Make art and give it away. Un-numb a culture.


photograph by Serviam Photographyphotograph by Serviam Photography

 Two weeks ago, invited to a friend’s home to hear a free concert, I sardined myself into a car with friends, laughing, relaxing into myself a little, expectations left with the babysitter of our 3 sons. It’s not exactly Calgon taking me away, but it’s a break, and really, I need a break. How often I imagine myself in some sort of rest on a deserted island away from this computer, or at a quiet, candle-lit table with a four course meal, or on the couch watching Fresh Prince.

Seth’s work schedule is now dark to dark. We join in evening grief for rest. Why is it we’re working like this? How did my blog become a job? Where is our art, his guitar playing, my storytelling? These things float about the front of our minds on our way to the concert, we who consider ourselves good at having visions, because that’s what artists do. They envision and consider revision. They have a way of seeing and then they cast it onto canvas or with the vibrating string. 

In that soul hunt for rest, I wonder what is it that sparks in me when people like Aaron Ivey throw their voices up high and pull it along with poetry about justice and mercy and love? At this House Concert, Aaron Ivey and his band alternated between singing and storytelling about their experiences with extreme poverty, adoption, and God’s great love. It was gorgeous. It was rest, God-at-the-heart rest. This is not to say that it wasn’t work for the band, their practiced, well-written songs, their pleas for our pocket change to save a human’s life. This is not to say that the missionary isn’t the hardest worker of all, uncultured and ill-lingualled on unknown soil.

But at the heart of God – at His very heart – is the poor, the orphan. At His very heart is my rest, there where I meet with Him in worked-out love.

Not there for fame or for money, but rather for Compassion, for Haiti, for Adoption, Aaron and his friends, we all, glowed in God fame. We felt ourselves relax into the real us, the us in a covenant of justice. When our art is purposed for eternity, it becomes the worth while. It feeds people. It feeds us.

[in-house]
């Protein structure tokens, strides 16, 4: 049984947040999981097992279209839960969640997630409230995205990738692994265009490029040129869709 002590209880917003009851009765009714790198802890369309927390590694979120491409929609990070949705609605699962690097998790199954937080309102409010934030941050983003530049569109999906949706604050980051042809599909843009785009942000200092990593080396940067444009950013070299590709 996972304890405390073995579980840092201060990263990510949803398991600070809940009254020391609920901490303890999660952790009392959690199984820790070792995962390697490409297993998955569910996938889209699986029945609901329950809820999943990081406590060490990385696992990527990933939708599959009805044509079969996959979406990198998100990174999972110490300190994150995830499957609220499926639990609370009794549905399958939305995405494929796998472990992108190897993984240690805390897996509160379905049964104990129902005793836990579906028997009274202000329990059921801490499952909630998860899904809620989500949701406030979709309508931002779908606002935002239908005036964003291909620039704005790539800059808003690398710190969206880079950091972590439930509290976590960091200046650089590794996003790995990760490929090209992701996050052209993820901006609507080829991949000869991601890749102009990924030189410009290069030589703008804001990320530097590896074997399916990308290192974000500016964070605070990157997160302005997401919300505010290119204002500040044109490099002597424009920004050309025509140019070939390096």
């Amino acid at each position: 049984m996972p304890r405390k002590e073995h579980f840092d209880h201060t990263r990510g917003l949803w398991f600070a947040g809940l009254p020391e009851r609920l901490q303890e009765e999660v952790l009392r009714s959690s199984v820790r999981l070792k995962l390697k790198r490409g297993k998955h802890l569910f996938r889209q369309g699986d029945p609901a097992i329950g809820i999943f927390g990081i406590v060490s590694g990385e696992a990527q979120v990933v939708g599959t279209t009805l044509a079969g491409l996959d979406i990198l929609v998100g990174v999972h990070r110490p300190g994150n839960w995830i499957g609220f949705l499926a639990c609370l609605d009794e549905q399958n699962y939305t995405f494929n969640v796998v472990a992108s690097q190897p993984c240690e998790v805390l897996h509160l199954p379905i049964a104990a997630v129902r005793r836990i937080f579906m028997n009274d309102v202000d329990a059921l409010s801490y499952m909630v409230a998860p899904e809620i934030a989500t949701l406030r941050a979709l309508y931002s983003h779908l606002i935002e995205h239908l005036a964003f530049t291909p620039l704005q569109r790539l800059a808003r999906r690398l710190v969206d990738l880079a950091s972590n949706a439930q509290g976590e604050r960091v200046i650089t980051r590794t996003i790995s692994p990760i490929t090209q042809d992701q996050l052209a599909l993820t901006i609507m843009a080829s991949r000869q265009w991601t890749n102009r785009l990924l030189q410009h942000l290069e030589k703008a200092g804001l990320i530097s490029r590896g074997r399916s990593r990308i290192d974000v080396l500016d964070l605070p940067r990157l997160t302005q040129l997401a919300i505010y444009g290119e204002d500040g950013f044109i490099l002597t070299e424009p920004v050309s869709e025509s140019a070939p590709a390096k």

It makes me want to ask it again: what is your art? You, muffin maker, are you making that dough feed the poor, somehow? What’s your aim?  

Look at Bush’s (the bass player’s) photography, especially from Ethiopia. Look at Aaron’s wife, blogging away about adoption, and currently, their daughter, Story. Yes, that’s her beautiful name –  like Witness, like Testimony. Look at the Original Artist in them all.

We’re waiting for a lot of things. I think one is to start the process to bring home our Ethiopian daughter, because we love her already, know He’ll be knitting her soon. Afraid of the work to come with so many children and afraid of being stuck at the paperwork equivalent of 6 centimeters, I am reminded by such art, where my help comes from and how I, too, have been grafted in. Check out this brother and the way he and his friends encourage. Think about what it is you plan to do with this “one wild and precious life.”

It has a high jam factor and singability, doesn’t it?

amberhaines
About me

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12 Comments

Boy Crazy (@claritychaos)
Reply November 4, 2009